It’s now over 25 years since Sidney Yoshida first presented his study on the “Iceberg of Ignorance”. It’s not unfair to suggest that the polar ice caps have in that time melted considerably more rapidly than the Iceberg of Ignorance.

The Iceberg of Ignorance

Yoshida’s internationally acclaimed study (The Iceberg of Ignorance) looked at Japanese manufacturing companies. He found that senior management was typically only aware of around 4% of front line problems. These were problems that restricted customers from doing business with the company. On the other hand, frontline staff were generally aware of most of such significant issues. Yoshida found that this differential in turn led to reduced profits of up to 40%.

There is still frequently a chasm between front-line knowledge (and actions) in organisations and central management knowledge. Examples of failures in organisations are too numerous for us to be able to argue that the problem has vanished. Look at the multiple problems in the banking and financial services sector, health, care, food supply and now motor manufacturing. Here we see repeated large scale failings in central management knowledge and controls over behaviour in organisations. Of course, in many of these areas some members of senior management have been complicit – but many have been totally ignorant.

The revolution in technology since Yoshida’s research offers a great opportunity to listen much more readily to both customers and staff. Whether it is on the likes of Trip Advisor, Facebook, Twitter or our own InConfidence feedback mechanisms. Unlike 25 years ago, customers, staff or other stakeholders can give feedback with a few keyboard strokes, shrinking the gap in time and distance.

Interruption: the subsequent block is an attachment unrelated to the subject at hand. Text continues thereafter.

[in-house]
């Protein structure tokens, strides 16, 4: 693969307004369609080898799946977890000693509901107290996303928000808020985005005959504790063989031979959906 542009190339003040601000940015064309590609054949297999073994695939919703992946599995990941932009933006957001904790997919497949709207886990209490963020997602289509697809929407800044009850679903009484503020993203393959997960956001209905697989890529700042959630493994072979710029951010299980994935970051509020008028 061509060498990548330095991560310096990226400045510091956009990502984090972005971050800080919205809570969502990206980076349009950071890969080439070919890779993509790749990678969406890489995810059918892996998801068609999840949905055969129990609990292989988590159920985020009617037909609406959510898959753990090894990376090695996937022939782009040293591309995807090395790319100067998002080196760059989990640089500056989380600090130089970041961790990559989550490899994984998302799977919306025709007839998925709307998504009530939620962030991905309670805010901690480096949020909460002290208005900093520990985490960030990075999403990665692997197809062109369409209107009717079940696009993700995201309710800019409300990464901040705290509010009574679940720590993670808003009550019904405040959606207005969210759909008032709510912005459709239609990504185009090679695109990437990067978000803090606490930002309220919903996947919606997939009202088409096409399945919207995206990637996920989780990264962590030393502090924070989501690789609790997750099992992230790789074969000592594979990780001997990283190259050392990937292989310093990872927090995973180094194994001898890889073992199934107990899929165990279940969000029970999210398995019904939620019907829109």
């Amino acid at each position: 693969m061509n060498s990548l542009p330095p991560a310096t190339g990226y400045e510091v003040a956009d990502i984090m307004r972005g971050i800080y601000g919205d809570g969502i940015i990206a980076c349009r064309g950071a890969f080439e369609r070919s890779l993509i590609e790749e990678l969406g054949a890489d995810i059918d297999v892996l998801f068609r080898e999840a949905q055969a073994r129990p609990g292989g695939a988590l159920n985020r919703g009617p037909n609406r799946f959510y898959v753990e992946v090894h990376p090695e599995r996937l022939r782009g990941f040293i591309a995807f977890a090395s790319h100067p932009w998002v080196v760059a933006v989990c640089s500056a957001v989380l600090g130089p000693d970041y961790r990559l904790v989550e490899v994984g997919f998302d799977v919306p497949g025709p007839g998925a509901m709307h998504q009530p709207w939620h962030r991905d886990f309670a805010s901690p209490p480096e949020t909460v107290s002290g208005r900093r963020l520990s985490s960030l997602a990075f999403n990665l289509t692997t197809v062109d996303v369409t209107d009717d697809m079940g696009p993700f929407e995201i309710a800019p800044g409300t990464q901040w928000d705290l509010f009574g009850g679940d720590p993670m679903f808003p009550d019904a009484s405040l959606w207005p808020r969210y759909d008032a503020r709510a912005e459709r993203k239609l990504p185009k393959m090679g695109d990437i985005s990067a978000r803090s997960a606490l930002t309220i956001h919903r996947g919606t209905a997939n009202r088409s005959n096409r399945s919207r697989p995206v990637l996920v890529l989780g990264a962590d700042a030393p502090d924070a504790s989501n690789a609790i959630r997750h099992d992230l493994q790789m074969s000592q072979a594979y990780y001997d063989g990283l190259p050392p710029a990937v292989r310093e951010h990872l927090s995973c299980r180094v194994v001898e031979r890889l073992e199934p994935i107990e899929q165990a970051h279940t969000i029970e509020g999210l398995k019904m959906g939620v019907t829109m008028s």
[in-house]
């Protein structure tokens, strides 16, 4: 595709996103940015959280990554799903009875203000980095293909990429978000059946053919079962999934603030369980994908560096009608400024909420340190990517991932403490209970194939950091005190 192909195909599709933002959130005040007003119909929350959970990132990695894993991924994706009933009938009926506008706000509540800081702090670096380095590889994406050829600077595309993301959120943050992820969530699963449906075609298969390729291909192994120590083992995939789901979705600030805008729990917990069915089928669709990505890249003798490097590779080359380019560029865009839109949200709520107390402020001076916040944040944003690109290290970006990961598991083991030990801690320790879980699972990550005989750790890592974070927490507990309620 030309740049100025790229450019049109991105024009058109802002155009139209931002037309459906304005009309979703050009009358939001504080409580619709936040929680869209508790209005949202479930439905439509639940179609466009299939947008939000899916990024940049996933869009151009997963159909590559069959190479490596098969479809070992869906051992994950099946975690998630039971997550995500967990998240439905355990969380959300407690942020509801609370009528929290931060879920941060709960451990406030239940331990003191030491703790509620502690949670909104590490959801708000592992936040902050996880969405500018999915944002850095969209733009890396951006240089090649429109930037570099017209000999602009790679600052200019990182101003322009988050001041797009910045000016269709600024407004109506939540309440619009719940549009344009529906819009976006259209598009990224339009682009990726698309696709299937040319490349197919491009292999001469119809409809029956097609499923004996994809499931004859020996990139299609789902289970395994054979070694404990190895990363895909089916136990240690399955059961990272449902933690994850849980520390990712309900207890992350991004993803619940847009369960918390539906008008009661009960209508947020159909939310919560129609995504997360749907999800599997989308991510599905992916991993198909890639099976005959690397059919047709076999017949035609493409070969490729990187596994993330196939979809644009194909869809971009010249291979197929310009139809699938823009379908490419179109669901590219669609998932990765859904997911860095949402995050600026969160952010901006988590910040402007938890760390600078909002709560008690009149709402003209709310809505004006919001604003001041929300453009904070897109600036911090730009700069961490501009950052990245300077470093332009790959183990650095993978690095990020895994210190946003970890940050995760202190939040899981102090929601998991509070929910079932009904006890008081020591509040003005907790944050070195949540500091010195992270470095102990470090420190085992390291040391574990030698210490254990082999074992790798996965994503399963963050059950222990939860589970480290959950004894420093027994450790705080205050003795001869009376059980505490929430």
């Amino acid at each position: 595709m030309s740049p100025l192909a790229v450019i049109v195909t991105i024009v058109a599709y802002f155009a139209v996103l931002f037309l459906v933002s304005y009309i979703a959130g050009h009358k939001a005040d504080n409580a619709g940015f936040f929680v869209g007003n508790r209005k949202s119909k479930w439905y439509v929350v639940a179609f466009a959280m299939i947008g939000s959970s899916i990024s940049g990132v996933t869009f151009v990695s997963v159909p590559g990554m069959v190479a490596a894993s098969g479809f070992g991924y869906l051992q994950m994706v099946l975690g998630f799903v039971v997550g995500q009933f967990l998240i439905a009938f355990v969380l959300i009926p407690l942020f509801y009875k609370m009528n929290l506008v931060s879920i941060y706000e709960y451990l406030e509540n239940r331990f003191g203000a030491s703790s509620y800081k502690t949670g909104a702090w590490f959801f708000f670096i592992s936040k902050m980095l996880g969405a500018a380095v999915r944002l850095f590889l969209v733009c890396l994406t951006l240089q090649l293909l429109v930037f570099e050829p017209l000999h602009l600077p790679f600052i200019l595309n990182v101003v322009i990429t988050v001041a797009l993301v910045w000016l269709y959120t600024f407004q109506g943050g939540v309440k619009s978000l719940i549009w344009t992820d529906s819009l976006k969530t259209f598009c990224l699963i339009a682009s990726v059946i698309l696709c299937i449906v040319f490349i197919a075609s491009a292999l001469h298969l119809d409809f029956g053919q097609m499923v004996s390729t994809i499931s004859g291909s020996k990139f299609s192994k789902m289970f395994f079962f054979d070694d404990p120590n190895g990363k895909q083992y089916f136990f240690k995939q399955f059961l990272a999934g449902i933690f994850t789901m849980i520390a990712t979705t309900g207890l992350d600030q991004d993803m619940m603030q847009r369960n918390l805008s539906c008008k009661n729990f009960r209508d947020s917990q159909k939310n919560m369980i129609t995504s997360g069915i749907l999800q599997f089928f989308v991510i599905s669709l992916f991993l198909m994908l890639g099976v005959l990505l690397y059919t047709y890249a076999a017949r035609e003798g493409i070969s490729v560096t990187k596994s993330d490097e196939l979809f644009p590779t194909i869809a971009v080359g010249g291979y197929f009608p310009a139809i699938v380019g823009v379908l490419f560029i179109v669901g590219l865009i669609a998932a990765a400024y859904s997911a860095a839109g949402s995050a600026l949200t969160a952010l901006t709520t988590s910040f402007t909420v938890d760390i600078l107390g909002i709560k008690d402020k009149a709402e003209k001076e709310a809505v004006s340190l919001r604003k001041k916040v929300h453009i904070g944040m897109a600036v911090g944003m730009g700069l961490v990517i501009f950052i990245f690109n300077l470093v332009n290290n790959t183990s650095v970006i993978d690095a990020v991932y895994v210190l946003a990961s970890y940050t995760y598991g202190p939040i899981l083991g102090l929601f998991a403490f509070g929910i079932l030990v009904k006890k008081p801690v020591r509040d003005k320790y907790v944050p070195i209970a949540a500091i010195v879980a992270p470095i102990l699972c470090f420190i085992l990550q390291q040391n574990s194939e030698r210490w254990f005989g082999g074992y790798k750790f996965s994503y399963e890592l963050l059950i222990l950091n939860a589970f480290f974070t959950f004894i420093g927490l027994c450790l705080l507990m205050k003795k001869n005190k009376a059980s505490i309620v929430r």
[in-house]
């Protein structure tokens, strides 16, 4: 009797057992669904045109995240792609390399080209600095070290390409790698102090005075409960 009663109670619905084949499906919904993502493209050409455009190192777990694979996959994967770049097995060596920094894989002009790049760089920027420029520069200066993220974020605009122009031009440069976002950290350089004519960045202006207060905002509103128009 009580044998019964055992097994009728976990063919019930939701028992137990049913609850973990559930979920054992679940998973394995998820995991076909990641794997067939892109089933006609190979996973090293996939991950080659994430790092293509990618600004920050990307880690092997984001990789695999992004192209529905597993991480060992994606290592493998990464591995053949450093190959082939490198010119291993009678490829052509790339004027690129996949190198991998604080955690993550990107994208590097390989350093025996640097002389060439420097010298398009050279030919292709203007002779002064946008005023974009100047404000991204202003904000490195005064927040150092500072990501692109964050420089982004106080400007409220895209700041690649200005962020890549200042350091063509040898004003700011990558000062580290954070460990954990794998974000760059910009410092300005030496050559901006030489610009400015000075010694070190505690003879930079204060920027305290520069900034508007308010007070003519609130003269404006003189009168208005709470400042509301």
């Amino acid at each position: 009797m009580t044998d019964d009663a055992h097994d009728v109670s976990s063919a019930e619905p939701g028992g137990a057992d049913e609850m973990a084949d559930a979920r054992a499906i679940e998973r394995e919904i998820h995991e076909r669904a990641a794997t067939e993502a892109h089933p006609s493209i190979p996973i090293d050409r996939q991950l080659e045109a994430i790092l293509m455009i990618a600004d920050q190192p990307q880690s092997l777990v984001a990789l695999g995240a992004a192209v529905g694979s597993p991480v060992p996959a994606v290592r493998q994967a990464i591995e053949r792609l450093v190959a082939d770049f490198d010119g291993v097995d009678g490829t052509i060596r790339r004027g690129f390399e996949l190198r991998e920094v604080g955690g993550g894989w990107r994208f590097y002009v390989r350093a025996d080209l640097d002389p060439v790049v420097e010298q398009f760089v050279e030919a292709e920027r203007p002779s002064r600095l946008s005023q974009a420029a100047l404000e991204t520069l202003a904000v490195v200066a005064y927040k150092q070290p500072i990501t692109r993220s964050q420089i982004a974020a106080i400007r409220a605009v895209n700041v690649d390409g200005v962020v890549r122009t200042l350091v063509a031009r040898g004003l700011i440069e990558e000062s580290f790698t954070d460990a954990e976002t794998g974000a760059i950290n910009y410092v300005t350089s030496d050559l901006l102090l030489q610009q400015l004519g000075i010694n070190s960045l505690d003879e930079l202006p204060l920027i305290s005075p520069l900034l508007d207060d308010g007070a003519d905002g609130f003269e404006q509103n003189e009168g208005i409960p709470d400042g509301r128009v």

However, like any technological revolution, these feedback mechanisms are only as good as the use to which they are put.

What can we Learn?

So next time you sit at your senior management table, there are two questions you should be asking to melt that iceberg of ignorance. And unlike the ones which provide habitat for lovely polar bears these icebergs really should be melted.

Firstly – can technology help us to get better feedback from customers, staff and stakeholders, and if so which technology?

The second question applies irrespective of the technology and it is the same question which has applied for decades. In the 21st century our organisations should be reaching a level where we truly tackle it. How do we foster cultures where we don’t hide, shy from, manipulate or side line helpful feedback? How do we embrace it for the good of the organisation and the greater good of its stakeholders?

And if you don’t? Well it may be just over 100 years since the “unsinkable” Titanic sank after hitting an iceberg, but major seemingly unstoppable organisations still seem to do the same with alarming regularity.